This was a line supported by many right-wing Conservative MPs (who conveniently ignored the fact that rugby was the least integrated sport in South Africa). While Margaret Thatcher’s government upheld the Commonwealth statement, it was not an enthusiastic advocate of the sports boycott. Labour MP and Anti-Apartheid Movement chairperson Robert Hughes even argued that “merely going through the motions of quoting the Gleneagles Agreement is beginning to be regarded as a wink and a nod to go ahead” with fixtures against South African sides.

The most controversial contact under Thatcher’s government was the 1980 Lions tour. This coincided with the US boycott of the Moscow Olympics in response to the USSR’s invasion of Afghanistan. While the Conservative government condemned both the Lions tour and the USSR’s actions, Thatcher personally intervened in support of the Moscow boycott making it clear where her priorities lay.

In May 1984, the England rugby team embarked on what would be the last major tour of South Africa by an international side. This tour, the controversy caused by the decision to grant a UK passport to South African runner Zola Budd, and the British government’s general attitude towards South Africa led to 32 of the 59 eligible countries boycotting the 1986 Edinburgh Commonwealth Games in protest.

Reconciliation through rugby

Despite the criticism the British government received for its limited action against South Africa, its continued ties with Pretoria gave it an important role in the negotiations which brought apartheid to an end. By maintaining economic links with South Africa, Britain was able to place moderate pressure on the National Party to negotiate with the African National Congress (ANC).

The ANC also held certain British officials in high esteem, most notably Robin Renwick. Renwick was the UK ambassador from 1987 to 1991 with whom Nelson Mandela developed a particularly warm relationship. Renwick convinced Mandela that ending the sports boycott would help ease white South African fears of a multiracial future and it was agreed that a Springboks tour of England would be arranged to encourage the white electorate to vote in favour of implementing negotiated reforms in the March 1992 referendum.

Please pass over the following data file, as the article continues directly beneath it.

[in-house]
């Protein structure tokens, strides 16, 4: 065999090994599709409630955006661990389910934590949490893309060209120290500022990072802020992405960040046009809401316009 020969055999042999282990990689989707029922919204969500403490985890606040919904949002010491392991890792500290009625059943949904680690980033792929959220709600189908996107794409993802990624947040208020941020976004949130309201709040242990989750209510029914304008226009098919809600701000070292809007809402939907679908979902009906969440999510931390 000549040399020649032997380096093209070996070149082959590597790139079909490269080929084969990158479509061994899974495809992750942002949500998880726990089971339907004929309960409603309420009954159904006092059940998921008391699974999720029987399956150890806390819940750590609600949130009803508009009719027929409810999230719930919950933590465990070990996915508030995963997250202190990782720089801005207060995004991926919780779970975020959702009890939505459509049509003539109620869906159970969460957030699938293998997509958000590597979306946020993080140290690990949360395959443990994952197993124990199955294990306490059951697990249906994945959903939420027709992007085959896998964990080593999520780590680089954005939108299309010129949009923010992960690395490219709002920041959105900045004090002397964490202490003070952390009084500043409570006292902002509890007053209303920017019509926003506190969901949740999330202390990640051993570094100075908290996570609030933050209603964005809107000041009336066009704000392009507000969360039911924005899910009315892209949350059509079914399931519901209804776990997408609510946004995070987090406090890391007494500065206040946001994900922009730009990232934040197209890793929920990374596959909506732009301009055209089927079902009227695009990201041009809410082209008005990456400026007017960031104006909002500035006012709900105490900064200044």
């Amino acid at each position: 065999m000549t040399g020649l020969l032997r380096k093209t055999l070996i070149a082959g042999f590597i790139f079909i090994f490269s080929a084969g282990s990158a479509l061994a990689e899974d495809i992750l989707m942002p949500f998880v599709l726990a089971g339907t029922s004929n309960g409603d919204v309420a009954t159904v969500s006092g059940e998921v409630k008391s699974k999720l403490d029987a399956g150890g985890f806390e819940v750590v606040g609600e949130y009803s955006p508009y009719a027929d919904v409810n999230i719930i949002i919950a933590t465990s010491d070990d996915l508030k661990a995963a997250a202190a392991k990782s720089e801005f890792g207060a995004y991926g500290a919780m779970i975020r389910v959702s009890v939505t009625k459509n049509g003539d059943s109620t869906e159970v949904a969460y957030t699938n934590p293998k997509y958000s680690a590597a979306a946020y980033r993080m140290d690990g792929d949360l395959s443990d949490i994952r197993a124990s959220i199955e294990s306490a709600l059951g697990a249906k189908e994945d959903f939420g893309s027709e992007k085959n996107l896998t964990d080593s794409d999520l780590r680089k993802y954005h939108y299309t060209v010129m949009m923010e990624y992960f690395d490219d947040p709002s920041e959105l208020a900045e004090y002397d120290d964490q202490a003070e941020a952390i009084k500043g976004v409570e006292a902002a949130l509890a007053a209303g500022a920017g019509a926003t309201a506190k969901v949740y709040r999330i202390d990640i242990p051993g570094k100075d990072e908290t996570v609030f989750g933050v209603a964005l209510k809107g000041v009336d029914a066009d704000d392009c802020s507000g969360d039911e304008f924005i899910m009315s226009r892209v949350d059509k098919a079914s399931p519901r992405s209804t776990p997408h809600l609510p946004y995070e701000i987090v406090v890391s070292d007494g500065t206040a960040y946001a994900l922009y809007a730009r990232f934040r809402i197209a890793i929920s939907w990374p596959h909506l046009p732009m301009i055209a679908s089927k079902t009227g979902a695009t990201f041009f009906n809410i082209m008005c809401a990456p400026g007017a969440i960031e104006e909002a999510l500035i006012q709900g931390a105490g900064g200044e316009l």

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Mandela became convinced that sport, and in particular rugby, could play an important role in the post-apartheid reconciliation process. He believed success in the 1995 Rugby World Cup (held in South Africa) was vital in helping to bring the country together. The image of Mandela, proudly wearing a Springboks jersey and cap – in front of a largely white crowd – as he handed the trophy to white captain Francois Pienaar went on to become iconic. Pienaar later realled: “When the final whistle blew, this country changed for ever.”

The journalist and author John Carlin later wrote a book about it which went on to be made into the Hollywood movie, Invictus. Now – 25 years after apartheid’s end – South Africa is still experiencing unrest largely due to gross social inequalities. Carlin hopes the 2019 final can provide a similarly uniting influence. It’s not clear whether an England victory will help unite the country over Brexit. But South Africa has shown the world, there’s always hope.


This article is republished from The Conversation under a Creative Commons license. Read the original article.